Peppermint is often thought of as a culinary herb, and we have it growing plentifully in many back gardens all over the world. I wonder how many people think to use it in a medicinal sense. It is one of the ingredients in our new Digestive Tea, so let’s take a closer look at the aromatic herb that is Peppermint.
What does it do?
Peppermint calms spasms (it’s a spasmolytic), calms the digestive tract, helps with nausea as it is an anti-emetic, it’s a very good anti-microbial herb, helps with coughs and if you have painful and itchy skin a cold compress of peppermint is very soothing.
What part is used?
The Leaf is used in culinary and medicinal purposes. We herbalists call this the “aerial parts”.
What can you use it for?
Because it is such a calming herb, particularly for the gut, it has a relaxing action on the muscles in the gut - but it is also great at stimulating bile and digestive juice production – which means it helps in cases of gas/flatulence, cramps, dyspepsia and colic. It is great for morning sickness, travel sickness and nausea. This is because the volatile oil contained within the herb slightly anaesthetises the stomach wall. I have found this herb to be very useful during migraines or bad headaches, especially if they are related to food intolerance.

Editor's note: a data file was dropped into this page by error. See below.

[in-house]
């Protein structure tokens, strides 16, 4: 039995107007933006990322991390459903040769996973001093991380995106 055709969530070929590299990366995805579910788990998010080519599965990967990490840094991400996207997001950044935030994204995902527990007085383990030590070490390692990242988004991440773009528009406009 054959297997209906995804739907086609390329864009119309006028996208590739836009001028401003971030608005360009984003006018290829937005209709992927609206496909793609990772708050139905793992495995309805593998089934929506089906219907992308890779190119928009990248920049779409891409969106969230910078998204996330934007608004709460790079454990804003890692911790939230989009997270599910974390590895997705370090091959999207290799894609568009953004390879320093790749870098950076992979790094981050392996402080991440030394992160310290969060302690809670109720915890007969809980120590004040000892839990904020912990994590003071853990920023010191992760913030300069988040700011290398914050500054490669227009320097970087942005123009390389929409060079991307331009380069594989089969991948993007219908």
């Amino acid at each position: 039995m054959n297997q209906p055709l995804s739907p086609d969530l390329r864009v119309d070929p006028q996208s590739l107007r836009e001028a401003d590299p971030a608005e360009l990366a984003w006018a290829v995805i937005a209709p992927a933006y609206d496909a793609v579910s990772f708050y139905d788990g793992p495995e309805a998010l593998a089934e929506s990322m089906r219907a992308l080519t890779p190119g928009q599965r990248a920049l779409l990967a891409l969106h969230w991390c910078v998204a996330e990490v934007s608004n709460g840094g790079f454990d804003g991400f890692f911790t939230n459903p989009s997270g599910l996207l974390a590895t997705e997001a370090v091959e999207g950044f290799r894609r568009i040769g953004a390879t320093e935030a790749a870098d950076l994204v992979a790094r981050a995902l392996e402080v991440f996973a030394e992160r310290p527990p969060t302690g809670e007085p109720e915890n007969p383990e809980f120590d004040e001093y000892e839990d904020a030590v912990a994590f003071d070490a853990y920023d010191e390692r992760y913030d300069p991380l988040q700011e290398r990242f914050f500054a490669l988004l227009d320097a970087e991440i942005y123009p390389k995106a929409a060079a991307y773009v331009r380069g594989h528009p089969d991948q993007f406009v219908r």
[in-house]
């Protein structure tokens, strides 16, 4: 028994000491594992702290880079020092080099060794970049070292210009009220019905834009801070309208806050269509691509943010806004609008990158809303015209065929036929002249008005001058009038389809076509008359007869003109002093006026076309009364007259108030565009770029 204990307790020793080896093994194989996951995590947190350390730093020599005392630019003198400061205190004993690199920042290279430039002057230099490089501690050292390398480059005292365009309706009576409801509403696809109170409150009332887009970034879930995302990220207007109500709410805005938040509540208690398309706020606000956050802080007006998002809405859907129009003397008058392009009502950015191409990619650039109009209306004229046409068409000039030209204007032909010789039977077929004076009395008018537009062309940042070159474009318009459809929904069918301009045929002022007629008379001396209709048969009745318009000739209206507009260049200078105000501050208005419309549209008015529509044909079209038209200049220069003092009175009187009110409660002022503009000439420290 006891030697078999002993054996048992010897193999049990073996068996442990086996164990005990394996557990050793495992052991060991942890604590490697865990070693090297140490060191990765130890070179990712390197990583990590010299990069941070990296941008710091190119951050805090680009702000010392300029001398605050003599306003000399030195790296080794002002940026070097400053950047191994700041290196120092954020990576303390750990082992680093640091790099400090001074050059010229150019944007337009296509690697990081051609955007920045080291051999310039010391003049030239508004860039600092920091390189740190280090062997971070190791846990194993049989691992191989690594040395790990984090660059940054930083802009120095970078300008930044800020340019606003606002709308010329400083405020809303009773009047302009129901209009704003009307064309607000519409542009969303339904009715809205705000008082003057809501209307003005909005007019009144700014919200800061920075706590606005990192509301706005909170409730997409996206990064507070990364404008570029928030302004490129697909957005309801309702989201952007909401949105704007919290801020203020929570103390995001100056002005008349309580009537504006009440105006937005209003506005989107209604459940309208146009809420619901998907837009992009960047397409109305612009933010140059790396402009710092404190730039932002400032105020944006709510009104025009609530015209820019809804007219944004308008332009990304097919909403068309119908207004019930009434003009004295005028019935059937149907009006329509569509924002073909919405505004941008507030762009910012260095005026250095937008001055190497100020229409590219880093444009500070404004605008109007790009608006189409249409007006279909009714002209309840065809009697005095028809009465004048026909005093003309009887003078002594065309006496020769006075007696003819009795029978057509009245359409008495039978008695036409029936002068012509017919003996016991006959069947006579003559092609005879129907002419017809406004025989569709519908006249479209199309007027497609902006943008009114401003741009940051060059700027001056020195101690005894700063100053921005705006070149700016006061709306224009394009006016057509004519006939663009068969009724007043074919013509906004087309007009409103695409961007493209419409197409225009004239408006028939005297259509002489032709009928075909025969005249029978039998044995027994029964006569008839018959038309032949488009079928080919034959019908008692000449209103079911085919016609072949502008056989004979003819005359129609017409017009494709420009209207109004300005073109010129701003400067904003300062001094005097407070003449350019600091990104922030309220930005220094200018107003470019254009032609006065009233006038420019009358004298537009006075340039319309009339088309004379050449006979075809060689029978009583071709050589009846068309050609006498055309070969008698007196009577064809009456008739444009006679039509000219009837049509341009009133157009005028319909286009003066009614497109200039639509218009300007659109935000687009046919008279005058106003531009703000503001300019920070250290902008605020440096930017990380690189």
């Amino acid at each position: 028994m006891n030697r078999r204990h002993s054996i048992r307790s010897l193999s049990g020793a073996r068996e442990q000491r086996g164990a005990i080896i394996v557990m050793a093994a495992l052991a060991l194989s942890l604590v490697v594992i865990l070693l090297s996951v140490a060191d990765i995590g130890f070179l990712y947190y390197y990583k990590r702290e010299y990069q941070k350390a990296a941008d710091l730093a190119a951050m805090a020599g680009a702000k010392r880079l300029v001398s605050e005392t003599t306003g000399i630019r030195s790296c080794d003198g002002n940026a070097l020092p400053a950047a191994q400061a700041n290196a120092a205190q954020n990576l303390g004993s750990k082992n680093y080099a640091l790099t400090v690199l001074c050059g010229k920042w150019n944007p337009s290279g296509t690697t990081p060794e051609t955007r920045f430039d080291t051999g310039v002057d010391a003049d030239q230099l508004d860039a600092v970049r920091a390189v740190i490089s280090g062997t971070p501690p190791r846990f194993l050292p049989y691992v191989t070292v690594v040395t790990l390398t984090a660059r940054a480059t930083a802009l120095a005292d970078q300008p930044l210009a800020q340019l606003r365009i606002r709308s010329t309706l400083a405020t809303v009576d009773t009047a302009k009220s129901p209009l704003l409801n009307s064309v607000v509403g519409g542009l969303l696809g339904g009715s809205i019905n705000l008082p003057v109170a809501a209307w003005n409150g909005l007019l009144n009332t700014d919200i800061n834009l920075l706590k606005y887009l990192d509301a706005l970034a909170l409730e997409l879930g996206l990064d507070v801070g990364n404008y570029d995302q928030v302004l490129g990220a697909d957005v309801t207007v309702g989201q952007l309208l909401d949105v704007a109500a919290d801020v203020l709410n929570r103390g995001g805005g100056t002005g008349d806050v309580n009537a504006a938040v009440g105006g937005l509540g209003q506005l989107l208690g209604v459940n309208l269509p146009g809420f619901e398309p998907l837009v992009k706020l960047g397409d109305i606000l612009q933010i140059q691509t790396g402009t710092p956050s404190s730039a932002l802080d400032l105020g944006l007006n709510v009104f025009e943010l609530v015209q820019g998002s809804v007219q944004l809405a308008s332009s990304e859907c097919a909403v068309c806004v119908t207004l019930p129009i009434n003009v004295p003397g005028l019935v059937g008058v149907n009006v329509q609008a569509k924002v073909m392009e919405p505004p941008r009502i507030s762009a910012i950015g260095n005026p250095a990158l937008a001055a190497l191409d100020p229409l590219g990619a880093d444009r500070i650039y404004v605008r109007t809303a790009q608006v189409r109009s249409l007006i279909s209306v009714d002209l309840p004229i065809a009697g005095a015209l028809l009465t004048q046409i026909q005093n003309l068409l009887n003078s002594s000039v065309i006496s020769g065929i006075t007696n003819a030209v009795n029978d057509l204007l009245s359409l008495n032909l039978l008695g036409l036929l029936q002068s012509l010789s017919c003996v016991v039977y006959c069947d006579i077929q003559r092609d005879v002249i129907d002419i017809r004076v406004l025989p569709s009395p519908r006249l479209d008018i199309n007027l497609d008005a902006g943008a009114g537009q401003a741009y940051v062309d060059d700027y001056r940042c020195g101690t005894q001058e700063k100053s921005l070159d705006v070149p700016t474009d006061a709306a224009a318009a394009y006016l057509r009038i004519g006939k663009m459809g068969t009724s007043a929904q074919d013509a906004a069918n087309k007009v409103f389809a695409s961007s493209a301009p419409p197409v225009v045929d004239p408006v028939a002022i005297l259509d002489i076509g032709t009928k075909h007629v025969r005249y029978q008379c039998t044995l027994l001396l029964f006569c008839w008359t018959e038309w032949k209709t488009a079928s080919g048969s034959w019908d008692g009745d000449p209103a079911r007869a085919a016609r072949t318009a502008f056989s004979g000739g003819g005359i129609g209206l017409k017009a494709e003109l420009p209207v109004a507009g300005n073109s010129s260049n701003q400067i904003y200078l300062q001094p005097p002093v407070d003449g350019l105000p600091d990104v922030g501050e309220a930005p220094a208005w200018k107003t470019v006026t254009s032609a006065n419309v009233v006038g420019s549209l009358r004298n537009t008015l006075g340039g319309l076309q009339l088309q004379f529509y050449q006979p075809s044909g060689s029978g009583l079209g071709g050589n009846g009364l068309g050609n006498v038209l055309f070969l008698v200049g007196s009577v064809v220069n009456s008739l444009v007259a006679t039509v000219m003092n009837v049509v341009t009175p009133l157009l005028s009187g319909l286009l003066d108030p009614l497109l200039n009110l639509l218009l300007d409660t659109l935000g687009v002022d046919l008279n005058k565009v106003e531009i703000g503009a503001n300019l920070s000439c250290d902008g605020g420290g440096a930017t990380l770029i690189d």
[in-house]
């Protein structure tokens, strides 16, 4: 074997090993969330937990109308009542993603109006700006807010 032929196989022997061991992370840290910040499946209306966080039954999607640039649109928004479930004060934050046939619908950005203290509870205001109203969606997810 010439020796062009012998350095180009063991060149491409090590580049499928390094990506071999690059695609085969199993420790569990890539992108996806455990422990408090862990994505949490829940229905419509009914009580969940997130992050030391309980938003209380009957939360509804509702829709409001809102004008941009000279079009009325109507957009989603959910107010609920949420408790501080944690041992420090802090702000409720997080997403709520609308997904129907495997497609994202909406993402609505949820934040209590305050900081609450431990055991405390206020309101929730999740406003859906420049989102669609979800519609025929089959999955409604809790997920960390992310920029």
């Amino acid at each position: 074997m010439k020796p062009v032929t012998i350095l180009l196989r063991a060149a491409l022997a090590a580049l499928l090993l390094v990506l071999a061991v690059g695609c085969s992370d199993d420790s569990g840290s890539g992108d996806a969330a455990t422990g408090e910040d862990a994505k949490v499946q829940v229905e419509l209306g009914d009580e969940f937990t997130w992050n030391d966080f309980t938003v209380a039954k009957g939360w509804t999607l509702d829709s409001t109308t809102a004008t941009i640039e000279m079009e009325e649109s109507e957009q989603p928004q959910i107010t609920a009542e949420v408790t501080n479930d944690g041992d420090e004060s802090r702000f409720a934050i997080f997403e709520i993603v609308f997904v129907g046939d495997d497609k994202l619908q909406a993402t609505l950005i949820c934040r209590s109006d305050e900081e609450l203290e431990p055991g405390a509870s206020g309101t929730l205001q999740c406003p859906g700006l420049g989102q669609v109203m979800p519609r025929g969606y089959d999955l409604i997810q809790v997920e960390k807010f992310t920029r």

Symptoms which respond to Peppermint:
A few drops of peppermint oil on a cool cloth is soothing for headaches.
Dyspepsia, colic, gas, flatulence, baby colic, gall bladder pain, gastritis, nausea, morning sickness, colds, flus, catarrh and excess phlegm, sinus infections and headaches.
As an aside, I love to serve Peppermint crushed in ice over the summer months – it is so cooling and soothing while the weather is so hot and humid.
Till next time